Chronic pain patients contact us saying they are losing their access to pain care and they can't find doctors willing to treat them.
Chronic pain patients reach out to Patients Rising regularly. Invariably they tell us, they once had a better quality of life with their pain, but then (a relatively recent phenomenon) their pain treatments were changed and their quality of life plummetted.
Our hope is to be a part of the larger conversation about what to do when chronic pain patients lose access to treatments that give them a better quality of life. Our readers and empirical evidence tell us that such treatments are often opioid based. Though the danger of opioid addiction cannot be ignored, if we prohibited everything addictive in our society, we would have to wave goodbye to alcohol, nicotine, barbituates, social media, sex, gambling, shopping, video games, guns and many more things that have not had near the positive impact that opioids have.
Here are some of the common pieces of advice we have shared with chronic pain patients.
It is not uncommon for chronic pain patients to tell us that their provider has stopped or curtailed opioid treatments. Perhaps the provider applied forced tapering of the opioid medication. Maybe the pain management doctor retired and now the patient can’t find anyone to take their case. Sometimes patients are told by their providers that opioids are just completely off the table.
Any of those options might be fine if there were treatments that could step in and be equally effective. Most say there are not.
You can communicate the impact changes in your pain treatment have caused by using the following tools made available by the American Chronic Pain Association:
Documents like these help show your doctor that you are paying attention to your pain, and are willing to work with the provider to better understand your needs. Data is the cornerstone of how doctors think.
Easier said than done. Talking about your quality of life when you are feeling helpless is an emotional thing. I’ve seen patients crumble into tears during appointments, probably because of the huge stakes at play. Fortunately, the New York Times has a really good article on how to hold back the tears.
Like any person, your doctor will take cues from you. If you want the visit to be about you being angry, or you being sad, then getting angry or sad would be appropriate. But if you are frustrated and emotionally raw, expressing those emotions will pull the conversation away from ‘How can we address your pain’ to ‘How can we stop you being upset’.
I know I just told you not to get emotional, but the concept of pain contracts get people upset. Why? Because you are essentially signing something saying you won’t lie, cheat or steal and that you’ll do as you’re told. It’s insulting; undignified. Still, pain contracts can be an important part of the arrangement you make with your doctor.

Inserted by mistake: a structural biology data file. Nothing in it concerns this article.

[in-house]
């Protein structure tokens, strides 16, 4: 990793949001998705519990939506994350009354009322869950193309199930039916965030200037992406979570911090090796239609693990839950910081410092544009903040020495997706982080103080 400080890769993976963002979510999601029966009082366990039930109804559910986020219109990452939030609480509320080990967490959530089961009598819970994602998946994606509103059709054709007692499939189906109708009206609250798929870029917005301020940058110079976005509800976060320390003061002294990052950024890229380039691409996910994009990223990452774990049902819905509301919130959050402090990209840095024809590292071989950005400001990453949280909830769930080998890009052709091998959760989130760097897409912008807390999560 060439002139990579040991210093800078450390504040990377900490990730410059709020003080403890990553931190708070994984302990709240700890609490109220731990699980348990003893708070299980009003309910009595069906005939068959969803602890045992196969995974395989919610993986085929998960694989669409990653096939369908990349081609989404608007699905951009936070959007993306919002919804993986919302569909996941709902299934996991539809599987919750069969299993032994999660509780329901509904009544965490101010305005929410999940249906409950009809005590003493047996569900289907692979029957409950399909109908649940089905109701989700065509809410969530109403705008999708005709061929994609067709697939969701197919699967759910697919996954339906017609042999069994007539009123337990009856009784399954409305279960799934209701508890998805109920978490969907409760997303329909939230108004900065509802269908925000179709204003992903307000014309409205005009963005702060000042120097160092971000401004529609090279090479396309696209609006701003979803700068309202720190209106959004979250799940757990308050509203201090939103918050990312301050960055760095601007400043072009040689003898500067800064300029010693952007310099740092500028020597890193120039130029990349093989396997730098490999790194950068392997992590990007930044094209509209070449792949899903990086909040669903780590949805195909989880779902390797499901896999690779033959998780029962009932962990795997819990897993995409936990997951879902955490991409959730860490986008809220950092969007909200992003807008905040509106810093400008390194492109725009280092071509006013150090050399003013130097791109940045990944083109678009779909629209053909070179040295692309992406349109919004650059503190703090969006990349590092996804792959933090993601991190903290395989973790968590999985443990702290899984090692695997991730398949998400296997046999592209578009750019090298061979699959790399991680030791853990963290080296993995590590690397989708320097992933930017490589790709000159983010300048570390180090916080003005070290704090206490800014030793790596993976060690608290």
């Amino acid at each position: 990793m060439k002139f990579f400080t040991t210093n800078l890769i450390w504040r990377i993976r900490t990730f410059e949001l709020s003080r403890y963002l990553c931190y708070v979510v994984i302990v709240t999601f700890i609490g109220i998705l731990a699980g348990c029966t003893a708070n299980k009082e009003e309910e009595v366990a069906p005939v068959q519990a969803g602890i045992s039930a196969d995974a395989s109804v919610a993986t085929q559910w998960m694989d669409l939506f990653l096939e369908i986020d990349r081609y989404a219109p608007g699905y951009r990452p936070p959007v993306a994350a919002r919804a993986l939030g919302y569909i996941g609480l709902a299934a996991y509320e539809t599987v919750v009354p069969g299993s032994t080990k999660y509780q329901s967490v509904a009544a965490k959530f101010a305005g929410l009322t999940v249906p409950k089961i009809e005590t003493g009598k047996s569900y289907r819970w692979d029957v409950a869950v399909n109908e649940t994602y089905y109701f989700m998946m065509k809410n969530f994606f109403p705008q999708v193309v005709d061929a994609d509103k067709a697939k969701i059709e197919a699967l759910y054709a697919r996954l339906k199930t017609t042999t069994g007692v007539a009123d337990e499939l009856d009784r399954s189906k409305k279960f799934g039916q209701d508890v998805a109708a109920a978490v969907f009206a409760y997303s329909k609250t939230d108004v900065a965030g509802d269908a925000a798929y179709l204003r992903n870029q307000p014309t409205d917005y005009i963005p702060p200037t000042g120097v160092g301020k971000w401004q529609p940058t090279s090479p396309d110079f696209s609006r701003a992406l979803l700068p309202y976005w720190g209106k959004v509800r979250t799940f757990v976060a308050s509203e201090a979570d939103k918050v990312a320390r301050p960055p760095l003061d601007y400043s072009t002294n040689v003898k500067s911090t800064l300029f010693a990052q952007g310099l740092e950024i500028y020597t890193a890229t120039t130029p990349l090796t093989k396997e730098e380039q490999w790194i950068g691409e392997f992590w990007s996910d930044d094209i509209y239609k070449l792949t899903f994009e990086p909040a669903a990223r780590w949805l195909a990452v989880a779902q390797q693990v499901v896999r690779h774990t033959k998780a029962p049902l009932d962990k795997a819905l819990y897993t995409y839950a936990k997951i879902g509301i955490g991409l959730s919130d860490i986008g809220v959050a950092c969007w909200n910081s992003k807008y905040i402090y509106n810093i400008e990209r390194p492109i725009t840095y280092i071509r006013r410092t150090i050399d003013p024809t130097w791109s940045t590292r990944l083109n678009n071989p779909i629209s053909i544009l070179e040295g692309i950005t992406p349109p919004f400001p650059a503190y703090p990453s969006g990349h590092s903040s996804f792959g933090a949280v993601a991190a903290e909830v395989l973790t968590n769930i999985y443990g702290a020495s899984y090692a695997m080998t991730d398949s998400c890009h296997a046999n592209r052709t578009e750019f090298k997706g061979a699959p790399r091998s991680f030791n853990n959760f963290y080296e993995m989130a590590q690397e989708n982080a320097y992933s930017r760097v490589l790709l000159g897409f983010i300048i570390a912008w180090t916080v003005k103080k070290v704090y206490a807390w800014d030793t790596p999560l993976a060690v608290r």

So, a pain contract basically says:
Here is a link to an example of a pain contract developed by the American Pain Society.
The best way to look at the pain contract is that it gives your doctor a sense of control and reassurance. They don’t really know you after all and to them, consequences can be great. The pain contract is a way to establish trust quickly.
This is last for a reason. It should be a last choice. Filing a complaint can get you a bad reputation as a patient. You may also have to justify your position to officials. Filing a complaint also does not get you what you need (treatment), it gets you a sense of justice. Justice is important, but it doesn’t alleviate pain. Still, we have to stand up for ourselves sometimes and this is a potent way to do so.
As a patient, you may have rights under the Americans with Disabilities Act. According to the ADA.gov, “To be protected by the ADA, one must have a disability or have a relationship or association with an individual with a disability. An individual with a disability is defined by the ADA as a person who has a physical or mental impairment that substantially limits one or more major life activities, a person who has a history or record of such an impairment, or a person who is perceived by others as having such an impairment. The ADA does not specifically name all of the impairments that are covered.” Note, this is different than the standard for ‘disability’ as defined by the Social Security Administration, which is more strict.
Jim Sliney Jr. is a Registered Medical Assistant and a Columbia University trained Writer/Editor. He creates education and advocacy materials for patient support groups. Jim has worked closely with several rare disease communities. He also collaborates with patient-writers at Patients Rising and leads their writing team. Jim is a native New Yorker where he lives with his wife and lots of cats. Twitter Email